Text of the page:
Author: C. Rogers (CREA Consultants Ltd)
1 March 2016
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C. Rogers (CREA Consultants Ltd)
The underlying questions are: how do we know that the results are reasonably correct; and who is responsible if there is a failure? The answer to the second question is that the Chartered Engineer leading the design project is responsible; the answer to the first point is quality assurance. For engineering analysis, the major tools for quality assurance are the twin processes of verification and validation (V&V). In very simple terms, verification is the demonstration that the mathematics and numerics are correct; validation is the demonstration that the idealisation of the physics is correct.
As V&V underpin any quality assurance system, this paper discusses the need for V&V and indicates who is primarily responsible for the two processes: software developer or design engineer.
Not so long ago, a journalist asked me an interesting question: “Do you believe the work of the structural engineer can ever be replaced by artificial intelligence”. I think she was somewhat taken aback when I answered “Yes”. But before the esteemed readership of this magazine floods Verulam with missives of indignation, let me explain that I qualified my answer; I postulated that while almost all the technical work undertaken by structural engineers at every level could, in theory, be overtaken by artificial intelligence (and that it would be highly complacent of us as a profession to assume our more “left brained” tendencies were irreplaceable) the art of the structural engineer would always remain. Which begs the question, as structural engineers, what do we really mean by design? When I was at university over 30 years ago, much of our course work was taken up learning the hard, number-crunching ways of analysing structures, while “design” lessons generally involved practising the use of codes and standards to select and detail structural elements. For the 21st-century structural engineer, these are processes which can now be almost entirely automated. Our real value comes in understanding when and how to apply the increasingly complex tools at our disposal to deliver value and creativity to our clients and stakeholders. So in this special issue of The Structural Engineer, we set out to describe how far our profession has come, and where it might be going, in the development of digital design tools, and what this might mean for structural engineers of the future.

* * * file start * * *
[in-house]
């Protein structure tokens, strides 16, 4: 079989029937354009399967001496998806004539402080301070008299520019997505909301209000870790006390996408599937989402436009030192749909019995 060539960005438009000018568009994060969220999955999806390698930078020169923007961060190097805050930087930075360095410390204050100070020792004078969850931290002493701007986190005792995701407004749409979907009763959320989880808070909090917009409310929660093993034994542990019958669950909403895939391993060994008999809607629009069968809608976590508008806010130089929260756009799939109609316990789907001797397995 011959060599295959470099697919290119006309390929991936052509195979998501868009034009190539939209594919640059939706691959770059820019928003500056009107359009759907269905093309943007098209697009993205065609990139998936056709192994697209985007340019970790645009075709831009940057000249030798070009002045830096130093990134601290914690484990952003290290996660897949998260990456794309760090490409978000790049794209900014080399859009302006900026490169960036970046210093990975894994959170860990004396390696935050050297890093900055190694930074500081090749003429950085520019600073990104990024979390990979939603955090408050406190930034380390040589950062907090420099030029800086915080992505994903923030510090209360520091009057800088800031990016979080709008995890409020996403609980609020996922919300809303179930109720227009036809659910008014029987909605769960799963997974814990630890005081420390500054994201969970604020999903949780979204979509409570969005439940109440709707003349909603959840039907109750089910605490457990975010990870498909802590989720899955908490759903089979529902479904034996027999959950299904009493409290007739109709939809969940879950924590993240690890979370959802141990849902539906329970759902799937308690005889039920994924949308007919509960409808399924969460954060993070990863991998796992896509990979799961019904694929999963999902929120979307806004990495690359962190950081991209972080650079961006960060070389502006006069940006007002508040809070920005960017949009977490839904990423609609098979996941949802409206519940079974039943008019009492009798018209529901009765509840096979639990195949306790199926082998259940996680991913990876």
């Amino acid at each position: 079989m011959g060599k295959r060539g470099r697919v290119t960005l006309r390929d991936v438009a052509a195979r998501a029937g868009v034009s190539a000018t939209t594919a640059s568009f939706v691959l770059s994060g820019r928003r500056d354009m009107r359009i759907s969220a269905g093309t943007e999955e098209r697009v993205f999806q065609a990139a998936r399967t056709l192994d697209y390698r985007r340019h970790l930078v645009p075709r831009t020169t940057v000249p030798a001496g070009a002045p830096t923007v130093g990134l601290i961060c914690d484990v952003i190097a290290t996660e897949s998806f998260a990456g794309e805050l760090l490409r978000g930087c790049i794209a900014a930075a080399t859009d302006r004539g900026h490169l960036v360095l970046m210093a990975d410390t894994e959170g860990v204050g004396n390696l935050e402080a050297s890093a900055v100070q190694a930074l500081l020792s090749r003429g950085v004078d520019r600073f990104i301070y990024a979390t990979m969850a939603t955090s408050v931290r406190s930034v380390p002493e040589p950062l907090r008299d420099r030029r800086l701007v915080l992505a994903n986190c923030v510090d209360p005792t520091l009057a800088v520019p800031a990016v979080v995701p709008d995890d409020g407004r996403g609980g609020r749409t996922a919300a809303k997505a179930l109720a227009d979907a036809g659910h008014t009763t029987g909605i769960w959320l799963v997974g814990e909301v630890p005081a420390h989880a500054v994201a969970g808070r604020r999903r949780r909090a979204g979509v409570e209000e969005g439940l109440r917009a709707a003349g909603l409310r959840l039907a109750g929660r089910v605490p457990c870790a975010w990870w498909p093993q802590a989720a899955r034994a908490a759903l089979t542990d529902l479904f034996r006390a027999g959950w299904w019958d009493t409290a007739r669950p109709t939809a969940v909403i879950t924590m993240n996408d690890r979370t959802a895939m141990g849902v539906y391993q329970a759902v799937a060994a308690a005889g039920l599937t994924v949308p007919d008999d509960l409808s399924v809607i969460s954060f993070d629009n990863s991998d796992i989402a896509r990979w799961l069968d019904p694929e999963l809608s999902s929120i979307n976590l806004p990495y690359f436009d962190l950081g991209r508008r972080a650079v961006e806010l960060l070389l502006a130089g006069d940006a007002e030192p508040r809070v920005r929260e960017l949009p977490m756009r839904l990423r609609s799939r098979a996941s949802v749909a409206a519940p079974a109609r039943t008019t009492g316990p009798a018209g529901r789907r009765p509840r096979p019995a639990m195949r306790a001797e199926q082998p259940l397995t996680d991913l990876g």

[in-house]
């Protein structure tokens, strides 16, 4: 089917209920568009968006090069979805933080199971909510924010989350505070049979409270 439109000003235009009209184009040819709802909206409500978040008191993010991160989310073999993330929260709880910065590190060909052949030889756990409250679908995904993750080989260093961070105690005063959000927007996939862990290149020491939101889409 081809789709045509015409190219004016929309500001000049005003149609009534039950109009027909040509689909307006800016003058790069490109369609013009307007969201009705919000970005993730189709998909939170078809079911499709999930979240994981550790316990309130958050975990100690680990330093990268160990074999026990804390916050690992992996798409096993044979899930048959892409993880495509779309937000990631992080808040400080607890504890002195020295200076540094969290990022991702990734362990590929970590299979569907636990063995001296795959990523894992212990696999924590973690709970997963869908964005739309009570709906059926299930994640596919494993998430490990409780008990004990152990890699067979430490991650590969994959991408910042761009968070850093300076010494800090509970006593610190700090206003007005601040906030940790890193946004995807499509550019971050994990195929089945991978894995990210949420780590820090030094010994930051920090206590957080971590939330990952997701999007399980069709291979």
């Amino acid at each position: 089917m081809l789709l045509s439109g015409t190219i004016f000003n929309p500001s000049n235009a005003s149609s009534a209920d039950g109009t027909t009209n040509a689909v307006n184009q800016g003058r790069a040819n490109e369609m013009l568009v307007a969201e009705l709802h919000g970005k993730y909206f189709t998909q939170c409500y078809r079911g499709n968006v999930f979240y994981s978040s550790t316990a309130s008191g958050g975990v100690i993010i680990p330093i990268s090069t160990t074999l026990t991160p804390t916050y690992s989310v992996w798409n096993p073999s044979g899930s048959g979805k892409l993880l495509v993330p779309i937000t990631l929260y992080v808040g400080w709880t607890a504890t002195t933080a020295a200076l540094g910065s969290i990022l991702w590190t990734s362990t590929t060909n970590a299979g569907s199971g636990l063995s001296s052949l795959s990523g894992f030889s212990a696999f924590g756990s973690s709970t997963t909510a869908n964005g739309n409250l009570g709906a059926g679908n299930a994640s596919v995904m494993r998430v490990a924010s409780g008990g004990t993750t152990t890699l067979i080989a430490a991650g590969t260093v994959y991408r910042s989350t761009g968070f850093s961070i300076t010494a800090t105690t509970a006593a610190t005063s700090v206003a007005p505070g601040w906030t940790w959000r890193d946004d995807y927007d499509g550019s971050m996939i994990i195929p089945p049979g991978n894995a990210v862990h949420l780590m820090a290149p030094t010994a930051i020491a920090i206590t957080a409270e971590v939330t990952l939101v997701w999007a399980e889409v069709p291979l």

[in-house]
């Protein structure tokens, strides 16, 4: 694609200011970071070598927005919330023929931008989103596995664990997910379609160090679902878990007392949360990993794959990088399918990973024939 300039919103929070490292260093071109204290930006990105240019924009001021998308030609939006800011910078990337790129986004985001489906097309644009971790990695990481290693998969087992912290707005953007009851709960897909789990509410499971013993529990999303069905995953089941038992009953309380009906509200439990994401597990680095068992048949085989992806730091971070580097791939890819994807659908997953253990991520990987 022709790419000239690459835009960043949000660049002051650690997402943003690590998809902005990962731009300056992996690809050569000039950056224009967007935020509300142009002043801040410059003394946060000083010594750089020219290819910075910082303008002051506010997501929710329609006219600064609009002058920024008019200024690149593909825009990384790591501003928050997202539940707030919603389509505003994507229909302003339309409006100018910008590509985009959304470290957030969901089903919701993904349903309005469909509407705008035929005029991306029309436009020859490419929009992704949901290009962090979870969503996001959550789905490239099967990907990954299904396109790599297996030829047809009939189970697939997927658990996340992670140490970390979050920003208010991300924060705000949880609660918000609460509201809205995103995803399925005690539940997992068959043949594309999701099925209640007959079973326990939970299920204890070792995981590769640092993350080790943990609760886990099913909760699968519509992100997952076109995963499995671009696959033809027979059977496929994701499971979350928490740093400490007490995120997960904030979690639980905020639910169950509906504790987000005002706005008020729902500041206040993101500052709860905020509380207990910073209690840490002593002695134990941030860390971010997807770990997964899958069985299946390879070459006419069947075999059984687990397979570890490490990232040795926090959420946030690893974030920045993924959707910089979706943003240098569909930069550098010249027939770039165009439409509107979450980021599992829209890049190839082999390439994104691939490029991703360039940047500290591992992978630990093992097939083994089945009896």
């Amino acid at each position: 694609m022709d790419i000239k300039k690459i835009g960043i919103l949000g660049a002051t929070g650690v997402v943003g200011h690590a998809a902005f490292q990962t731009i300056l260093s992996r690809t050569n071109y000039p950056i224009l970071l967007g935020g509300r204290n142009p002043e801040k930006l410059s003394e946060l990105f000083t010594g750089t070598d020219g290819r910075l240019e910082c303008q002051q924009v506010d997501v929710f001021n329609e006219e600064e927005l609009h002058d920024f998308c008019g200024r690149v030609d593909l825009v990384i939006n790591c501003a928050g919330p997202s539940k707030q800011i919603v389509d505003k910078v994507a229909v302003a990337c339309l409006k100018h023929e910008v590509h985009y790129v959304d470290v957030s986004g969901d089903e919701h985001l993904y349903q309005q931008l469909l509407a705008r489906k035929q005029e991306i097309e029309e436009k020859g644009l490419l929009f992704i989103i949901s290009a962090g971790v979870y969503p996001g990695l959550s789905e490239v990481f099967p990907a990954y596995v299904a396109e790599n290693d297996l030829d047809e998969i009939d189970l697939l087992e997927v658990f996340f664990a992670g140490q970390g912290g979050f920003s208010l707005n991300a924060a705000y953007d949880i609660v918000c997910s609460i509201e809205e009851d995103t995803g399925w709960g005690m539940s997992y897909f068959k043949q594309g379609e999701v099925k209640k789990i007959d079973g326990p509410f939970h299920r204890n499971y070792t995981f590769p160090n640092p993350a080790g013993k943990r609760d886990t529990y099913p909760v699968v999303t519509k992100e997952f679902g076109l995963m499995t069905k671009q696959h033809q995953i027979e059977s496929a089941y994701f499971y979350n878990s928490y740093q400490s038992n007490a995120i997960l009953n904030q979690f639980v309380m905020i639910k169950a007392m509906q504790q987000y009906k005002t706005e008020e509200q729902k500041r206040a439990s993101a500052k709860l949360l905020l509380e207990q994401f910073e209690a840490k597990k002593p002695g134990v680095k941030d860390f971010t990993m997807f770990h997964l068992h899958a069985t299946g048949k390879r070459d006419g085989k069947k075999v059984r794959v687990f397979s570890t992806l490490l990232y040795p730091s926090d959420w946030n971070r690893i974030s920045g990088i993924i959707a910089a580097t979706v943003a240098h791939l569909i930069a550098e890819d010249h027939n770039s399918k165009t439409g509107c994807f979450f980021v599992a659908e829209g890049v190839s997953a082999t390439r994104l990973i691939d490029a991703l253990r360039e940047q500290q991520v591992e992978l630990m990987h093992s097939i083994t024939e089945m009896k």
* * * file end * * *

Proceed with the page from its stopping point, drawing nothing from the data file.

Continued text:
All the articles published in the March 2016 issue.
Finite-element analysis involves inherent approximations and numerical errors. In addition to these, the increasing size of structural models and the use of automated workfl ows for creating them can lead to hidden user errors in these models. In order for an engineer to have confidence in the analysis results, it is necessary to be aware of how these errors manifest themselves in models, what impact they have on analysis results and, most importantly, how they can be detected. We present novel numerical techniques that the analyst can use to “debug” their models and verify the accuracy of their analysis results. These techniques have been implemented in software and have been successfully used by practising engineers working on real life projects.